Though it doesn't deliver the best photo quality, the sum of the Olympus OM-D E-M10's design, performance and features add up to a nice upgrade from a point-and-shoot.
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One of the fastest, most feature-laden cameras you can buy for less than $1,500, you really need to spend some quality time going through all the settings before using the Olympus OM-D E-M1.
After 3 long years Olympus overhauls its midrange interchangeable-lens camera with significantly better movie-recording features and performance improvements.
If you're looking for something a lot better, faster, and more sophisticated than a point-and-shoot that can stand up to your adventures, the Olympus OM-D E-M5 is a great choice.
Upgrades to the retro-inspired OM-D include an improved image stabilization system and more advanced video recording functionality.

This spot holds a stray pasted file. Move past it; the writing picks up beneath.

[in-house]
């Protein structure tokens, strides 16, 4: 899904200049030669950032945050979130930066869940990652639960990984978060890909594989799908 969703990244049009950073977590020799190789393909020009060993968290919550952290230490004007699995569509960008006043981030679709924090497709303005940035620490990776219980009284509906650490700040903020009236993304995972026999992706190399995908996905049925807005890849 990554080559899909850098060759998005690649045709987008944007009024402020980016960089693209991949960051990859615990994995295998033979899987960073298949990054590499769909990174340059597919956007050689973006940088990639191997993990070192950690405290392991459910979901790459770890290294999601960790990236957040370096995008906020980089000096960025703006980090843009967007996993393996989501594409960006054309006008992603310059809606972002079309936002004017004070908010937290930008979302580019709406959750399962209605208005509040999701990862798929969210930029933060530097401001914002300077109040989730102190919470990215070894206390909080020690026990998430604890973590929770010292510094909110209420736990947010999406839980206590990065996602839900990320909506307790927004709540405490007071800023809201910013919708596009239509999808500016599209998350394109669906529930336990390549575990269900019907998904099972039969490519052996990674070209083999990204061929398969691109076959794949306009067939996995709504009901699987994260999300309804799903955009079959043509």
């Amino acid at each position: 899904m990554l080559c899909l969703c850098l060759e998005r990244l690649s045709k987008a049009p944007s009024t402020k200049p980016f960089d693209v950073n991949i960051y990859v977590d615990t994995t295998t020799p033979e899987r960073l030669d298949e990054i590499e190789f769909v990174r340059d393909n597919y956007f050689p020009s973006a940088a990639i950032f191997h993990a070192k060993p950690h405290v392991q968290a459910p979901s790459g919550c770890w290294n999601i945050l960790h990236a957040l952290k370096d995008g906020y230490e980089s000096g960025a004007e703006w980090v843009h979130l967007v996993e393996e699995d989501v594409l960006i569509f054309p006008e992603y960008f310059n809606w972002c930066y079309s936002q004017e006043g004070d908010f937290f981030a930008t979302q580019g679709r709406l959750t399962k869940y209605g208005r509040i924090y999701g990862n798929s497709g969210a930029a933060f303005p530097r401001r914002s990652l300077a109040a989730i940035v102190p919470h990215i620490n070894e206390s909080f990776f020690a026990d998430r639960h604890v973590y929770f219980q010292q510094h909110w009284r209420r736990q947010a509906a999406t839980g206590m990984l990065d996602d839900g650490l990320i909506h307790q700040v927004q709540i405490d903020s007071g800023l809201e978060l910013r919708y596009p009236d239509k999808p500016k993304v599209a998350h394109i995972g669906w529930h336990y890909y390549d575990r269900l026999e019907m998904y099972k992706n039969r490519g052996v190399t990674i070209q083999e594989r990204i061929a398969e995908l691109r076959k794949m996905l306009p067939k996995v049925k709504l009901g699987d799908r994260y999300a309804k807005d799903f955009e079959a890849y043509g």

The second generation OM-D E-M5 shares the same retro aesthetic as earlier cameras in the series. Take a look at what else is on offer.
The Om/One speaker prototype pulls off the nifty trick of floating in the air and spinning while it plays your favorite tunes.
You can get some very nice photos with the E-M10, though you might want to avoid using JPEG at the higher ISO sensitivities.
Adobe's software now can handle raw images from the latest Nikon and Canon SLRs. A new version of Lightroom will get that support -- and likely a range of new editing abilities, too.